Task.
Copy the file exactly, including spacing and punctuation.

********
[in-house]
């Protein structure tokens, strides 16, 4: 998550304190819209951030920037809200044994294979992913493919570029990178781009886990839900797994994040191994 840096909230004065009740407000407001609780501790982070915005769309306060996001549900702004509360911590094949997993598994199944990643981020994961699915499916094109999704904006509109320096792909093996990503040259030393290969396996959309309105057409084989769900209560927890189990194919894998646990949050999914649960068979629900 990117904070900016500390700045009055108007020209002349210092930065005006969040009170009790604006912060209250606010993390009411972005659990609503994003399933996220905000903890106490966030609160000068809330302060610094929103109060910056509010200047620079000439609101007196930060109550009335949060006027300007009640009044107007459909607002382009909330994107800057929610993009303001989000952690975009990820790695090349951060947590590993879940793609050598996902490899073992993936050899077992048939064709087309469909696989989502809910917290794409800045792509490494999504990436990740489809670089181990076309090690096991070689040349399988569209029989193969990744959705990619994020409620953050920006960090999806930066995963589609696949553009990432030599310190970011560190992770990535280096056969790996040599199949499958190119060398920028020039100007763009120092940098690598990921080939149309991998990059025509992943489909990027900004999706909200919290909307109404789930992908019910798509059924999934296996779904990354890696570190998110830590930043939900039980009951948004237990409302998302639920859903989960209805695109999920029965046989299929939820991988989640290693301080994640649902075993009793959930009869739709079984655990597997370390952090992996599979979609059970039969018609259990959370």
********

[in-house]
């Protein structure tokens, strides 16, 4: 998550304190819209951030920037809200044994294979992913493919570029990178781009886990839900797994994040191994 840096909230004065009740407000407001609780501790982070915005769309306060996001549900702004509360911590094949997993598994199944990643981020994961699915499916094109999704904006509109320096792909093996990503040259030393290969396996959309309105057409084989769900209560927890189990194919894998646990949050999914649960068979629900 990117904070900016500390700045009055108007020209002349210092930065005006969040009170009790604006912060209250606010993390009411972005659990609503994003399933996220905000903890106490966030609160000068809330302060610094929103109060910056509010200047620079000439609101007196930060109550009335949060006027300007009640009044107007459909607002382009909330994107800057929610993009303001989000952690975009990820790695090349951060947590590993879940793609050598996902490899073992993936050899077992048939064709087309469909696989989502809910917290794409800045792509490494999504990436990740489809670089181990076309090690096991070689040349399988569209029989193969990744959705990619994020409620953050920006960090999806930066995963589609696949553009990432030599310190970011560190992770990535280096056969790996040599199949499958190119060398920028020039100007763009120092940098690598990921080939149309991998990059025509992943489909990027900004999706909200919290909307109404789930992908019910798509059924999934296996779904990354890696570190998110830590930043939900039980009951948004237990409302998302639920859903989960209805695109999920029965046989299929939820991988989640290693301080994640649902075993009793959930009869739709079984655990597997370390952090992996599979979609059970039969018609259990959370």